Photo Credit: Avshalom Sassoni/Flash90
Yoav, a nine-years-old boy from Tel Aviv, received his first dose of the Covid-19 vaccine, November 22, 2021.

Israel’s children’s vaccination campaign kicked off officially on Tuesday morning as 22,000 vaccinations for children aged 11-5 have already been ordered by parents from the HMOs. As part of the operation, mobile vaccination units will operate in several localities in the periphery as well as in the Bedouin community in the south. The Me’uchedet HMO set up a mobile vaccination unit for children on Monday in Dizengoff Circle in Tel Aviv, and hundreds of children were vaccinated ahead of the official start. The Maccabi HMO branch in Ramat Hasharon also began vaccinating children on Monday.

The infection rate in Israel rose to 1.04 on Monday, which means that the coronavirus continues to spread throughout the country. In light of this, the Corona Cabinet will convene on Tuesday to discuss ways to bring down the coefficient of infection below 1.

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Since about half of the new infections in recent days are in children between ages 0 and 11, the Health Ministry hopes that the children’s vaccination campaign will help deal with the renewed spread of the virus.

As of Tuesday morning, the rate of positive tests in Israel stands at 0.61%, with 454 new cases. There are 129 Corona patients in serious condition in Israel’s hospitals, out of whom 90 are critical, 31 connected to ECMO machines, and 80 on ventilators. 8,177 have died of Corona since the outbreak of the pandemic in February 2020.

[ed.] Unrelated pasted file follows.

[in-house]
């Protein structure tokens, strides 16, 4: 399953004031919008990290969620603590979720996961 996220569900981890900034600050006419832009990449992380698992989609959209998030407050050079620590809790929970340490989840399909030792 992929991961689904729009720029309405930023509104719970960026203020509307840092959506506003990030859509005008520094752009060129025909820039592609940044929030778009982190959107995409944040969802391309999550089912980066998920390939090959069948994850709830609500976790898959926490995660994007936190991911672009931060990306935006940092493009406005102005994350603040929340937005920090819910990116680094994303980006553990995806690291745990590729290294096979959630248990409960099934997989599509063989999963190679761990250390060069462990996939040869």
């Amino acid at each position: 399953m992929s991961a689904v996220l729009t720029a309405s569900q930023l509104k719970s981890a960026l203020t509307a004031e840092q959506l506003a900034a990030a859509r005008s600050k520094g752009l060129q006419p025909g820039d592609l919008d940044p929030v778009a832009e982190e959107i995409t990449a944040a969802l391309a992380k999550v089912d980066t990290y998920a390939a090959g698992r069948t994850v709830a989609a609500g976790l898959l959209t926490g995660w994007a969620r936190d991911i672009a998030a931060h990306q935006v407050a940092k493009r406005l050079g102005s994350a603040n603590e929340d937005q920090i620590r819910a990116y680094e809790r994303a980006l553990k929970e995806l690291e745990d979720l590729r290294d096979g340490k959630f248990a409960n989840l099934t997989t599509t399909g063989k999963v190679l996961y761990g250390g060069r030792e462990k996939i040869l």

Prof. Tzachi Grossman, Chairman of the Israeli Pediatric Association, told Reshet Bet radio Tuesday morning he believes that within a few months there will be a good number of vaccinated children in Israel. “Many parents’ fears of vaccinating their children stem from the noises on social media,” he said, adding, “We have good answers to all their concerns.” Prof. Grossman stressed that the risks from Corona far outweigh the risks from the vaccine.

Health Ministry Director-General Prof. Nachman Ash told Kan 11 News Monday night: “Obviously, at first the parents would hesitate, but slowly they’ll come around and vaccinate their children.” He said that most of the vaccinations for children will take place at the HMO clinics, and vaccinations in schools will only be done in specific places where there’s a demand for them.

Over the summer the Education and Health ministries clashed over the plan to vaccinate children on school grounds during school hours.

With Chanukah approaching (the first candle is next Sunday night – DI), Prof. Ash said he would consider setting up mobile vaccination units outside entertainment shows for children, which proliferate on the holiday of lights. “I’m not sure whoever comes to the shows will want to get vaccinated, but if there seems to be a demand, we’ll do that, too.” He also said that as long as the morbidity rates in Israel remain where they have been in recent weeks, there would be no limits on shows during and after Chanukah.

The Corona Cabinet will likely decide that the Chanukah shows will take place as usual, but there will be extreme enforcement of the green pass rules to prevent new outbreaks. The number of ushers in the concert halls will be increased, a control and enforcement plan will be formulated by the police, and there will be surprise checks during Chanukah events across the country. In addition, antigen testing stations will be set up near the event complexes, facemasks will be mandatory during the shows, and there will be a national information campaign on children’s vaccination.

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David writes news at JewishPress.com.
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